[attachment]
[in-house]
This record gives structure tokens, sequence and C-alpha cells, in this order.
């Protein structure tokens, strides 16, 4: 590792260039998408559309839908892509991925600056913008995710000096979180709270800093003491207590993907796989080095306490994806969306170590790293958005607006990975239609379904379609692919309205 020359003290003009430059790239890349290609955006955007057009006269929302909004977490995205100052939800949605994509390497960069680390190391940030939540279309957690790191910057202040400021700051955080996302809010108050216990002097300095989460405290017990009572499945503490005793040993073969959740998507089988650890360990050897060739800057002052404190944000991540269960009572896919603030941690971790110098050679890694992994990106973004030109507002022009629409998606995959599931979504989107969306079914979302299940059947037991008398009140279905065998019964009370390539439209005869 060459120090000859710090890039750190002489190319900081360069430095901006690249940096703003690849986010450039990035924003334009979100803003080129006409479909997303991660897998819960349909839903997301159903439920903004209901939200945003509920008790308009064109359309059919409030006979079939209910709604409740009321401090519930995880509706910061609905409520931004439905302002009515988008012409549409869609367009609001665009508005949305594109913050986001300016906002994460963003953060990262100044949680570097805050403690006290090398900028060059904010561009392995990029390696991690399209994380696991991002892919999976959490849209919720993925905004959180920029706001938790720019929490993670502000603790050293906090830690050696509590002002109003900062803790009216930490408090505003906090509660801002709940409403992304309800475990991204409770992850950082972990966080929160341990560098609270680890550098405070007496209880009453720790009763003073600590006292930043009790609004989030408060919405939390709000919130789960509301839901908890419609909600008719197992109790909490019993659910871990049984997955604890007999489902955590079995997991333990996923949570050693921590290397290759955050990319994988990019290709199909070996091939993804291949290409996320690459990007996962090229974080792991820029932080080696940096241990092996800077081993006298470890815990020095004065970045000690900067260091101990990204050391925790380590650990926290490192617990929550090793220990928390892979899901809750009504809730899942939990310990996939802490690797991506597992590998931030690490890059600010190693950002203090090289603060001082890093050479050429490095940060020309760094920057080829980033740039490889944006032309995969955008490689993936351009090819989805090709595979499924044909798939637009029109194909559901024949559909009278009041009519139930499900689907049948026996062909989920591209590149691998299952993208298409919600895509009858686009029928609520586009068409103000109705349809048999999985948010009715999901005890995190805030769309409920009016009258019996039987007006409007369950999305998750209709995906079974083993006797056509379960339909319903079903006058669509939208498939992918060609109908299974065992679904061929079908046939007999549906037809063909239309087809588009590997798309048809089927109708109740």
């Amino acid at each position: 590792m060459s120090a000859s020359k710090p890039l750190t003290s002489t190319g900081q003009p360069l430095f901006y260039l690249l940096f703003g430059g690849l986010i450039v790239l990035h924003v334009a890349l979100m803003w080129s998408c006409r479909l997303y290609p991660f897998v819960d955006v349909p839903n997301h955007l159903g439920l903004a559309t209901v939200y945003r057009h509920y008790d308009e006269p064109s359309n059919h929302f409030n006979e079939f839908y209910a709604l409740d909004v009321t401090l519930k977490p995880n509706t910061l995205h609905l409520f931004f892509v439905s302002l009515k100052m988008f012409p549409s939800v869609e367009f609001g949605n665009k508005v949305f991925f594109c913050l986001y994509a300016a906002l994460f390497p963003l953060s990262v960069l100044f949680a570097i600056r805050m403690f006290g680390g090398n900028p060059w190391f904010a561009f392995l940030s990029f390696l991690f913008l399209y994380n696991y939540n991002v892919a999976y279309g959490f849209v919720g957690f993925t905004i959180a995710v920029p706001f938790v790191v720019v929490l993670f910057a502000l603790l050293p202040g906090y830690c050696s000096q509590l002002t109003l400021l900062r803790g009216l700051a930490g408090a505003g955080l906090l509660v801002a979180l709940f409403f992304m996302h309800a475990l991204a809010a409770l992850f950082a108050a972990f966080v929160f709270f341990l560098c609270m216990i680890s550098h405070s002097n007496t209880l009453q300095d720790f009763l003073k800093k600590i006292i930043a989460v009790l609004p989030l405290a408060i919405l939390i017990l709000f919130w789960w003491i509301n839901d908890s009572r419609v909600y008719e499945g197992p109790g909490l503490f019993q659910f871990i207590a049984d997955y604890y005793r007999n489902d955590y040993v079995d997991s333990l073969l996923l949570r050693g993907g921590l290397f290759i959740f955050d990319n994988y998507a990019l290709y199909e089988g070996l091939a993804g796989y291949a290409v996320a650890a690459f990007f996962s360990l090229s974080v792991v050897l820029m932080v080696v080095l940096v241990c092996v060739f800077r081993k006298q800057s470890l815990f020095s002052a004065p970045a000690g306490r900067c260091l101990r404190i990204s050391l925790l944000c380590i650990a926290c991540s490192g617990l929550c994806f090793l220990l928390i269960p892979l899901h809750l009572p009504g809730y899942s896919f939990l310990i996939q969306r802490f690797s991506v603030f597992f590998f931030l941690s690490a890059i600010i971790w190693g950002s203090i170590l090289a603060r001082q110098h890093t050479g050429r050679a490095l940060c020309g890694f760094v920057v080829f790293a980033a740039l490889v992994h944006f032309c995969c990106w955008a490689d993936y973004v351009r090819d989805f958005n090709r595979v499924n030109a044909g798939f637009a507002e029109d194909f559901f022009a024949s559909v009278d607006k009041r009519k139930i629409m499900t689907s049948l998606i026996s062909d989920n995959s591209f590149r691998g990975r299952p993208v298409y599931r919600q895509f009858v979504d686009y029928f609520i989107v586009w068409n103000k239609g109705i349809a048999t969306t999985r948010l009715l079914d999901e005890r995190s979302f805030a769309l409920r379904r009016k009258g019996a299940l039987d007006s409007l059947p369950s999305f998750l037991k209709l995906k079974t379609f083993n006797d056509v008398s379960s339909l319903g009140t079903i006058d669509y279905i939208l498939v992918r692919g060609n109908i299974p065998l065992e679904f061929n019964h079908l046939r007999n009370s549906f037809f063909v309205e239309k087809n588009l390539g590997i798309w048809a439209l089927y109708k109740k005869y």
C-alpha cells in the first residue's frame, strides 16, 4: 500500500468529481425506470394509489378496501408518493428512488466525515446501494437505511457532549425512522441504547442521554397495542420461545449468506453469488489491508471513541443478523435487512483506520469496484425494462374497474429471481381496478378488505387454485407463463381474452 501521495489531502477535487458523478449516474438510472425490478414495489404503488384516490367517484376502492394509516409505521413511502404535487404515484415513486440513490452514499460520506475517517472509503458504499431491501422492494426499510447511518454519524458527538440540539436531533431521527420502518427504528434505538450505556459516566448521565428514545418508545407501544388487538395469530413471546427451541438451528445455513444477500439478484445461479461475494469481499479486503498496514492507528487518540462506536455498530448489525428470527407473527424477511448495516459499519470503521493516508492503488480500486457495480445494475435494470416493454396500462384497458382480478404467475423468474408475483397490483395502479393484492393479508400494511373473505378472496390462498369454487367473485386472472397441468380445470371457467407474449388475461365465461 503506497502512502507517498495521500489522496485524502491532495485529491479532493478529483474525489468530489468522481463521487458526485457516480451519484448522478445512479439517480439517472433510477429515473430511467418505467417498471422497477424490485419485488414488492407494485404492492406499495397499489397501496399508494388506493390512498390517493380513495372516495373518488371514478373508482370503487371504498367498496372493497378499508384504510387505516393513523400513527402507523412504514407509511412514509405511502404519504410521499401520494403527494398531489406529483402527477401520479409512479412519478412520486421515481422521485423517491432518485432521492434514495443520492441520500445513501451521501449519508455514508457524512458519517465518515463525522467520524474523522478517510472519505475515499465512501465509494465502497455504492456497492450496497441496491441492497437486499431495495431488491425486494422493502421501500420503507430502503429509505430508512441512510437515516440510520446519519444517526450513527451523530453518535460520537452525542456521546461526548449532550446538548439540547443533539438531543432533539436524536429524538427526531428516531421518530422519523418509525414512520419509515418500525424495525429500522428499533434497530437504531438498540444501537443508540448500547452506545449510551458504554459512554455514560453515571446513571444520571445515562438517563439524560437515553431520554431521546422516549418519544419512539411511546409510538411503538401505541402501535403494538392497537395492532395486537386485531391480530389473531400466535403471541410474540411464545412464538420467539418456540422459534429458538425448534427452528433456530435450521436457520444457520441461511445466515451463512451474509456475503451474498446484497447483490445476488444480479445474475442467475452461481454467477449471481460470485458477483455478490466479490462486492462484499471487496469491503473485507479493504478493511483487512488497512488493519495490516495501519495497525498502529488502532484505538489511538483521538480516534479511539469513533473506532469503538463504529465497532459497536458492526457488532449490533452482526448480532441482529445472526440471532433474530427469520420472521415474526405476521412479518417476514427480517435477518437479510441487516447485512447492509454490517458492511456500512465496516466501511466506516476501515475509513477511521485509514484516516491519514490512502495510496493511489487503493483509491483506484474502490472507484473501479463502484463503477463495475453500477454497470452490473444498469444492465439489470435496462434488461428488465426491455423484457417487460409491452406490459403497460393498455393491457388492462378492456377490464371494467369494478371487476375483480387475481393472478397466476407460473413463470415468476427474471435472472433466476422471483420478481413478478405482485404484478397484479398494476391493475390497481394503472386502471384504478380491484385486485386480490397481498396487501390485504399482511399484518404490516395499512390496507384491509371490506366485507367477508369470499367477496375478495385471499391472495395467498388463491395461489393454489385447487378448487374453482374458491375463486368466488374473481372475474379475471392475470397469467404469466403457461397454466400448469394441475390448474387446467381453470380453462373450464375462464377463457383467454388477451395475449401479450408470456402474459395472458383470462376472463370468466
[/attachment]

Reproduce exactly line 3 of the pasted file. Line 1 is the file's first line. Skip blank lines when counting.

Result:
């Protein structure tokens, strides 16, 4: 590792260039998408559309839908892509991925600056913008995710000096979180709270800093003491207590993907796989080095306490994806969306170590790293958005607006990975239609379904379609692919309205 020359003290003009430059790239890349290609955006955007057009006269929302909004977490995205100052939800949605994509390497960069680390190391940030939540279309957690790191910057202040400021700051955080996302809010108050216990002097300095989460405290017990009572499945503490005793040993073969959740998507089988650890360990050897060739800057002052404190944000991540269960009572896919603030941690971790110098050679890694992994990106973004030109507002022009629409998606995959599931979504989107969306079914979302299940059947037991008398009140279905065998019964009370390539439209005869 060459120090000859710090890039750190002489190319900081360069430095901006690249940096703003690849986010450039990035924003334009979100803003080129006409479909997303991660897998819960349909839903997301159903439920903004209901939200945003509920008790308009064109359309059919409030006979079939209910709604409740009321401090519930995880509706910061609905409520931004439905302002009515988008012409549409869609367009609001665009508005949305594109913050986001300016906002994460963003953060990262100044949680570097805050403690006290090398900028060059904010561009392995990029390696991690399209994380696991991002892919999976959490849209919720993925905004959180920029706001938790720019929490993670502000603790050293906090830690050696509590002002109003900062803790009216930490408090505003906090509660801002709940409403992304309800475990991204409770992850950082972990966080929160341990560098609270680890550098405070007496209880009453720790009763003073600590006292930043009790609004989030408060919405939390709000919130789960509301839901908890419609909600008719197992109790909490019993659910871990049984997955604890007999489902955590079995997991333990996923949570050693921590290397290759955050990319994988990019290709199909070996091939993804291949290409996320690459990007996962090229974080792991820029932080080696940096241990092996800077081993006298470890815990020095004065970045000690900067260091101990990204050391925790380590650990926290490192617990929550090793220990928390892979899901809750009504809730899942939990310990996939802490690797991506597992590998931030690490890059600010190693950002203090090289603060001082890093050479050429490095940060020309760094920057080829980033740039490889944006032309995969955008490689993936351009090819989805090709595979499924044909798939637009029109194909559901024949559909009278009041009519139930499900689907049948026996062909989920591209590149691998299952993208298409919600895509009858686009029928609520586009068409103000109705349809048999999985948010009715999901005890995190805030769309409920009016009258019996039987007006409007369950999305998750209709995906079974083993006797056509379960339909319903079903006058669509939208498939992918060609109908299974065992679904061929079908046939007999549906037809063909239309087809588009590997798309048809089927109708109740």